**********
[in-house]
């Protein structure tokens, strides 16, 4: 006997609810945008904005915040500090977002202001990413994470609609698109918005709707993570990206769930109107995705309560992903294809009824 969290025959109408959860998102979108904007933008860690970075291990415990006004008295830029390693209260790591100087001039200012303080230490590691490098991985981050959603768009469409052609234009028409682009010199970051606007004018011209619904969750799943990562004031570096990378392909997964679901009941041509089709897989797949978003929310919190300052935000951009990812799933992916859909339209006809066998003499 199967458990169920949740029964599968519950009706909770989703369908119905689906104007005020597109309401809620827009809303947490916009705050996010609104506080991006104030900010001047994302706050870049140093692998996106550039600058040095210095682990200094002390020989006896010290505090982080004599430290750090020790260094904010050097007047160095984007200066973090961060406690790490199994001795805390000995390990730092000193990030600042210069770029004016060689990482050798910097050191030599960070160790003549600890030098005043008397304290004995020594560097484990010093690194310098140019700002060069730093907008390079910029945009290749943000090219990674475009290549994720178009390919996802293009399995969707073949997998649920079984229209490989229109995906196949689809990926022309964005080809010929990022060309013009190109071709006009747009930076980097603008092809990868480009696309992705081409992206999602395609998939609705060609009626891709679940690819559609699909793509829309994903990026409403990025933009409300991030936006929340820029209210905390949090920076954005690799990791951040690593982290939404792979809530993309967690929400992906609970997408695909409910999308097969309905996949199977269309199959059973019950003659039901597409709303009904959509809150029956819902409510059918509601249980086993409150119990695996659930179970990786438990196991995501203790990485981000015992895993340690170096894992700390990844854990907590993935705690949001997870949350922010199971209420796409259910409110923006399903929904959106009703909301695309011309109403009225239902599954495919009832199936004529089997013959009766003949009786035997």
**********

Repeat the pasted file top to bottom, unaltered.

[in-house]
């Protein structure tokens, strides 16, 4: 006997609810945008904005915040500090977002202001990413994470609609698109918005709707993570990206769930109107995705309560992903294809009824 969290025959109408959860998102979108904007933008860690970075291990415990006004008295830029390693209260790591100087001039200012303080230490590691490098991985981050959603768009469409052609234009028409682009010199970051606007004018011209619904969750799943990562004031570096990378392909997964679901009941041509089709897989797949978003929310919190300052935000951009990812799933992916859909339209006809066998003499 199967458990169920949740029964599968519950009706909770989703369908119905689906104007005020597109309401809620827009809303947490916009705050996010609104506080991006104030900010001047994302706050870049140093692998996106550039600058040095210095682990200094002390020989006896010290505090982080004599430290750090020790260094904010050097007047160095984007200066973090961060406690790490199994001795805390000995390990730092000193990030600042210069770029004016060689990482050798910097050191030599960070160790003549600890030098005043008397304290004995020594560097484990010093690194310098140019700002060069730093907008390079910029945009290749943000090219990674475009290549994720178009390919996802293009399995969707073949997998649920079984229209490989229109995906196949689809990926022309964005080809010929990022060309013009190109071709006009747009930076980097603008092809990868480009696309992705081409992206999602395609998939609705060609009626891709679940690819559609699909793509829309994903990026409403990025933009409300991030936006929340820029209210905390949090920076954005690799990791951040690593982290939404792979809530993309967690929400992906609970997408695909409910999308097969309905996949199977269309199959059973019950003659039901597409709303009904959509809150029956819902409510059918509601249980086993409150119990695996659930179970990786438990196991995501203790990485981000015992895993340690170096894992700390990844854990907590993935705690949001997870949350922010199971209420796409259910409110923006399903929904959106009703909301695309011309109403009225239902599954495919009832199936004529089997013959009766003949009786035997």